The team does have two sets of pricier contracts.

First, middle nine forwards Victor Rask and Justin Williams earn $4 million and $4.5 million respectively. Relative to a down 2017-18 campaign, Rask is definitely priced higher than his current level of play. He would be a great fourth-line center with decent two-way play and modest scoring. But as even a third line center, Rask is probably overpaid right now. Williams in terms of raw offensive production is either fairly priced or maybe a bit high. But he did put up a solid 51 points in 2017-18, and if he is given the chance to lead and can help effect the change necessary to win, then splitting hairs on an exact fair salary quickly fades into the background.

Finally, at the top of the salary table for forwards is Jordan Staal and Jeff Skinner who will both earn $6 million in 2018-19. With salary inflation running high right now, I think one can make a strong case that $6 million is a fair price for an elite checking line center and a high-end scorer.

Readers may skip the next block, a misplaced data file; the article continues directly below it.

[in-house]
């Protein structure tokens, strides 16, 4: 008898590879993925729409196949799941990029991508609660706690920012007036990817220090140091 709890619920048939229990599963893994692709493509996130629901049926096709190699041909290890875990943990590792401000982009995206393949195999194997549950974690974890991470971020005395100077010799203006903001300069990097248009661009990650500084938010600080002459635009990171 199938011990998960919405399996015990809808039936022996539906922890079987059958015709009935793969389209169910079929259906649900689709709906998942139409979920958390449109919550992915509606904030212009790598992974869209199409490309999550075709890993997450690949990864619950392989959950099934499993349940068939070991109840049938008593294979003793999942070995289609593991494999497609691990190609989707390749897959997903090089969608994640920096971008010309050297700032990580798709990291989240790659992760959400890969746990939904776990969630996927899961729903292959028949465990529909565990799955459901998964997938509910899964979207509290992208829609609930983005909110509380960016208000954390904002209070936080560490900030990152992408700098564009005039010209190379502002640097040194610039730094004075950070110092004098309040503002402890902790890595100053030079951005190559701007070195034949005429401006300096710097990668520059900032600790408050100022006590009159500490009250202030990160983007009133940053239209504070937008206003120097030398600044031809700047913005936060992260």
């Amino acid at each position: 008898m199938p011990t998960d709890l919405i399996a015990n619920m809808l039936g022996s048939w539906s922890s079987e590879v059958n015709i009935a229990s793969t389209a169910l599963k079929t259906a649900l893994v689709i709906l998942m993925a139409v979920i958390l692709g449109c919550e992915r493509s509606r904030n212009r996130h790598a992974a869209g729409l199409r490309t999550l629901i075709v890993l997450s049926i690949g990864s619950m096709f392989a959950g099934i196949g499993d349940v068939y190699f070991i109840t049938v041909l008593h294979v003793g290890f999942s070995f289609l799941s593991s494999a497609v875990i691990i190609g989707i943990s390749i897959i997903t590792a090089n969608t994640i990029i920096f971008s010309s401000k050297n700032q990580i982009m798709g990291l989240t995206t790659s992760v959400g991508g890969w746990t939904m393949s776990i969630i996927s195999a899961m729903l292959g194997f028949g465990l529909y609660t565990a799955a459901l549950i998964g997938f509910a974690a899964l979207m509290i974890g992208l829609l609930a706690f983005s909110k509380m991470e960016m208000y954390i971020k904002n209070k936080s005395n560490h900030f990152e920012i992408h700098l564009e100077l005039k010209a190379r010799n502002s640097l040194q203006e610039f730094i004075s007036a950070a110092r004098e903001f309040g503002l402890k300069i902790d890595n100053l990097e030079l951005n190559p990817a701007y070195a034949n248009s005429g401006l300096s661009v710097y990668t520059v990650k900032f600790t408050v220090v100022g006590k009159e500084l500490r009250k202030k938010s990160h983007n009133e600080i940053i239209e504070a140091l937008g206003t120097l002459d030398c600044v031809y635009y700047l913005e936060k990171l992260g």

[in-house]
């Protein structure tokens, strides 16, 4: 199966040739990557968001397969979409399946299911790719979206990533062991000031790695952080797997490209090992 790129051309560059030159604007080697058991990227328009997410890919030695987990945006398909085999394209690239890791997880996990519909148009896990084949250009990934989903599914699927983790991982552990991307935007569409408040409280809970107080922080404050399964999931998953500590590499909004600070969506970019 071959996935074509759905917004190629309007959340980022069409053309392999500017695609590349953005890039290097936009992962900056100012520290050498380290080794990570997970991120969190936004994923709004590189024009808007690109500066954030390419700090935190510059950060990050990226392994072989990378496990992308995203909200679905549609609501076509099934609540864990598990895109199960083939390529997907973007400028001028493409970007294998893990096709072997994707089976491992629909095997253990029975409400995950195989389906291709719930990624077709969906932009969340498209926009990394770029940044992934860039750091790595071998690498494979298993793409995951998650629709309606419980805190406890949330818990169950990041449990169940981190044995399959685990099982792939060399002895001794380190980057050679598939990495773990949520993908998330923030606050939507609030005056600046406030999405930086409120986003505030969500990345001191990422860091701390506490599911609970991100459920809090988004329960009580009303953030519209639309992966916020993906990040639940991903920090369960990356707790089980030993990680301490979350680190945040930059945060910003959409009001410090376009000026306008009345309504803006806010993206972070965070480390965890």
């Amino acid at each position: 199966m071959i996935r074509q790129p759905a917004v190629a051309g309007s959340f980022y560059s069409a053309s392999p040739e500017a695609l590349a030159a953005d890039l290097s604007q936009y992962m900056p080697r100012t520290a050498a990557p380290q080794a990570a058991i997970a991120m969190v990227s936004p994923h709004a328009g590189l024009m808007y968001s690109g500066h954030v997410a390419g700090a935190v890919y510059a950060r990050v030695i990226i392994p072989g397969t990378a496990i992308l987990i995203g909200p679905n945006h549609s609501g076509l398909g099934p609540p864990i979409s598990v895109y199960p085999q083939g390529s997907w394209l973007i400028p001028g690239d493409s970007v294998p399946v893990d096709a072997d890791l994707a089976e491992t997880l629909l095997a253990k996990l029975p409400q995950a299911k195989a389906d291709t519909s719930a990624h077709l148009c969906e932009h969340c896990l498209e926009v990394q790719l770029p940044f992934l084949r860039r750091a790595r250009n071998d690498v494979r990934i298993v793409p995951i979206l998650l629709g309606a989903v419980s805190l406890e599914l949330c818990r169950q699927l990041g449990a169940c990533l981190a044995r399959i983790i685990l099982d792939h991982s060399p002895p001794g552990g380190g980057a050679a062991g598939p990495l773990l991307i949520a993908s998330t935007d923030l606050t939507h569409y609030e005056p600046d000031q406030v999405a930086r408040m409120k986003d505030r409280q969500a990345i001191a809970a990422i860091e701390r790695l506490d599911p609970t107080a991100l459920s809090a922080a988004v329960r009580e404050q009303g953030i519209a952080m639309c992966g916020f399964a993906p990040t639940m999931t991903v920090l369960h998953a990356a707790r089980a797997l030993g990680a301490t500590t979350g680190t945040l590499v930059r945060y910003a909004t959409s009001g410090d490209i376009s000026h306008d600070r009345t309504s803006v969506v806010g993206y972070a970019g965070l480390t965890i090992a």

When one nets out the forward situation, it is a bit like the goalie position. The team is below the norm for total salary, but that is only a bargain if the players perform at a high level.


Looking into the future

As noted above, the key for the goalie position is level of play not price at this point. If Darling rebounds, no one will care to split hairs on a fair price. But if he fails again in 2018-19, the Hurricanes could well be forced to buy him out and start anew at the goalie position yet again.

If the team trades Justin Faulk as I expect, the blue line really is the prize of the team right now with solid young players locked in for prices that are below market prices right now and likely to just continue becoming better bargains over time.

The wild cards at forward are the next contracts for Sebastian Aho and Teuvo Teravainen. If Aho takes even a modest step forward to the 70-80-point range, he could push up into the second tier of forwards and up to an $8 million salary for his next contract. And if Teravainen stays with Aho and rises similarly production-wise, he could be right behind him. The team does still have a number of players on entry-level or similarly priced contracts, but if Aho and Teravainen push up in price next summer as expected, the team’s cost structure at forward will start to look more like the NHL standard.


What say you Canes fans?


1) Of the group of defensemen signed to reasonable deals, whose contract do you think represents the biggest bargain?


2) What do you anticipate for next contracts for Sebastian Aho and Teuvo Teravainen?


3) Who has other thoughts/insights on the Hurricanes salary structure both currently and also looking into the future?


Go Canes!